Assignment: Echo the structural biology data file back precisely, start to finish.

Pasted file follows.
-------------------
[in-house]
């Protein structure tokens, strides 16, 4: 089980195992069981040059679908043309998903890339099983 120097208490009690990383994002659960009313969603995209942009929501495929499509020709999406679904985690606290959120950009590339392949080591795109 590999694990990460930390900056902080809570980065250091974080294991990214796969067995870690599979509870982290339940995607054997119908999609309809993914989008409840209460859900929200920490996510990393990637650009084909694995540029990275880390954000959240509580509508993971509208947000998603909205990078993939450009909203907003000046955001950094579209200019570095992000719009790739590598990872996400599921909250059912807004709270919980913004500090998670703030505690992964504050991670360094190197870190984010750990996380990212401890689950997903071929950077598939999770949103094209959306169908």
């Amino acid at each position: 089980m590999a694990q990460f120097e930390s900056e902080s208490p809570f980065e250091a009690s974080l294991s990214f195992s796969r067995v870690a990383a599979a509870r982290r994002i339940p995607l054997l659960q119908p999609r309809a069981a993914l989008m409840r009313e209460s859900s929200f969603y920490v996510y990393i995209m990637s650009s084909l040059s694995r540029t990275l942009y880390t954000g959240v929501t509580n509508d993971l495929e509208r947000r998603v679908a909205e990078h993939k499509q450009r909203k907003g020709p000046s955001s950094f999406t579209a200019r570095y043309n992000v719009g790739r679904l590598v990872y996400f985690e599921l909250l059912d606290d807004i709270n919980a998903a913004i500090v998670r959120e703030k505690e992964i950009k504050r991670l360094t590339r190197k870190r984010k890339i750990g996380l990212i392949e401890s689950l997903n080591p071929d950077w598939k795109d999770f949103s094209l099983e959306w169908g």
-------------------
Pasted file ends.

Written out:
[in-house]
């Protein structure tokens, strides 16, 4: 089980195992069981040059679908043309998903890339099983 120097208490009690990383994002659960009313969603995209942009929501495929499509020709999406679904985690606290959120950009590339392949080591795109 590999694990990460930390900056902080809570980065250091974080294991990214796969067995870690599979509870982290339940995607054997119908999609309809993914989008409840209460859900929200920490996510990393990637650009084909694995540029990275880390954000959240509580509508993971509208947000998603909205990078993939450009909203907003000046955001950094579209200019570095992000719009790739590598990872996400599921909250059912807004709270919980913004500090998670703030505690992964504050991670360094190197870190984010750990996380990212401890689950997903071929950077598939999770949103094209959306169908």
């Amino acid at each position: 089980m590999a694990q990460f120097e930390s900056e902080s208490p809570f980065e250091a009690s974080l294991s990214f195992s796969r067995v870690a990383a599979a509870r982290r994002i339940p995607l054997l659960q119908p999609r309809a069981a993914l989008m409840r009313e209460s859900s929200f969603y920490v996510y990393i995209m990637s650009s084909l040059s694995r540029t990275l942009y880390t954000g959240v929501t509580n509508d993971l495929e509208r947000r998603v679908a909205e990078h993939k499509q450009r909203k907003g020709p000046s955001s950094f999406t579209a200019r570095y043309n992000v719009g790739r679904l590598v990872y996400f985690e599921l909250l059912d606290d807004i709270n919980a998903a913004i500090v998670r959120e703030k505690e992964i950009k504050r991670l360094t590339r190197k870190r984010k890339i750990g996380l990212i392949e401890s689950l997903n080591p071929d950077w598939k795109d999770f949103s094209l099983e959306w169908g």